something where we have up to 2,500 students helping others. And,
to me, that’s something that I don’t think I could
do if I weren’t working in a student environment.”
Serving on the team for the Project 2001 beautification program
helped Ricardo Gutierrez affirm his personal definition of volunteerism.
“It’s not just something I can do, but something I
should do,” said Gutierrez, a native of Hebbronville, Texas
who was very involved in volunteerism at The University of Texas
at Austin during 2001-2002.
He said he grew up being taught it was important to help other
people and he carried that with him to Austin when he entered the
university. He became involved in the University Volunteer Center
and learned to become a more effective volunteer using certain processes
for planning events and projects.
Building on the sentiment instilled in him by his family, Gutierrez
was prompted to get involved with volunteerism at The University
of Texas at Austin based on his sense of “needing to help
other people.” Gutierrez began his involvement through student
organizations such as Habitat for Humanity and Civitan. From there
he became involved with what he designates as his most valuable
volunteer experience, Project 2001. This led to his having been
selected as the co-chair for the highly successful Project 2002,
which drew broad recognition as a community and environmental program.
Gutierrez, who has taken time out from university studies this
year to pursue an interest in culinary school, has fond memories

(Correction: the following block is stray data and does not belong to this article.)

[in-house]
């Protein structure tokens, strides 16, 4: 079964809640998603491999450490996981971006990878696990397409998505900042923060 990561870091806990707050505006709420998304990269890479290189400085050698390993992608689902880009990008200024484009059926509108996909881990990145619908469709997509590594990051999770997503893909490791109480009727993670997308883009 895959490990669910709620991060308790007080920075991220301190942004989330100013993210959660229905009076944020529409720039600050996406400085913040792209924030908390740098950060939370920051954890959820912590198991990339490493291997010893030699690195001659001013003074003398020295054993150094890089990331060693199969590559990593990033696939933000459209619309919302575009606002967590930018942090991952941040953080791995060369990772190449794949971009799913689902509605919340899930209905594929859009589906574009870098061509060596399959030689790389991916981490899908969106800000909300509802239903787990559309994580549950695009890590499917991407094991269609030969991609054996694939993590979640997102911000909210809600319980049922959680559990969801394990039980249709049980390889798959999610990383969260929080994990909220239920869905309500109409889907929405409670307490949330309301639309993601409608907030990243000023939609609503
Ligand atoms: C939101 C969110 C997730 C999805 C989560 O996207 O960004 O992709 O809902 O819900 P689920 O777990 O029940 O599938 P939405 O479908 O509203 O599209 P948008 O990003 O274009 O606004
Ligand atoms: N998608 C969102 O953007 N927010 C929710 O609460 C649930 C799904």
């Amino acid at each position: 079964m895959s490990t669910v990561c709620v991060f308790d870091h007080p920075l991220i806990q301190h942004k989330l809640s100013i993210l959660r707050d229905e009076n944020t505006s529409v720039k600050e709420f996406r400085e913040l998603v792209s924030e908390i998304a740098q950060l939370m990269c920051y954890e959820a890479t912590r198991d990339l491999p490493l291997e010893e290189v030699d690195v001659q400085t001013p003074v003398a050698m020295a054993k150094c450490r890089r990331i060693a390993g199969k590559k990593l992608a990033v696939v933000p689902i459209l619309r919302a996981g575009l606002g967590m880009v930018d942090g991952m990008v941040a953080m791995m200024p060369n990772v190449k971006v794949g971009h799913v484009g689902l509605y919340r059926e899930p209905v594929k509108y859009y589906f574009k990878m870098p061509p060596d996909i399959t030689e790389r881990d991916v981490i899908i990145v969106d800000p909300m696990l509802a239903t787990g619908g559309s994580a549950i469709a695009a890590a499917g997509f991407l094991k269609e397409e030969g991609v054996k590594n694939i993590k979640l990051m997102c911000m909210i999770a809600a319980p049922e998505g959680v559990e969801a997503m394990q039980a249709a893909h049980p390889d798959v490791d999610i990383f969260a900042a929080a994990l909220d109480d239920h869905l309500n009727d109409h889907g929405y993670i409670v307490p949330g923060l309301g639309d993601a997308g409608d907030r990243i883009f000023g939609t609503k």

of some of the residents who were helped by the student volunteers
during Project 2002.
“At the end of the day,” he said, “I remember
going from house to house just talking to the homeowners and just
making sure everything was all right with them, and making sure
they got their work done. I remember this one little lady, Ms. Huff,
she was about 80 years old. She came out and she gave me this big
hug and told me she was real grateful for the work we did and that
she was so excited when we brought the plants over. She went inside
and put on her overalls and her gloves and planted the plants right
there whenever we showed up, because she was that excited about
—“To me, community involvement is almost a duty as
a citizen of that community.”
Shannon Trilli credits the University Volunteer Center at The University
of Texas at Austin as “the most influential factor”
in helping her to realize her career aspirations. Through her experience
with Project 2001, a community beautification project, she was inspired
to pursue a master’s degree in nonprofit management at New
Beginning her voluntary experiences as part of high school organizations,
Trilli worked at blood drives, highway clean-ups and taught Sunday
school at her church. She began her involvement with the University
Volunteer Center as a member of the Student Volunteer Board and
eventually co-chaired Project Reach Out and Project 2001. She also
was the Project 2000 Elderly and Disabled Homes Chair and served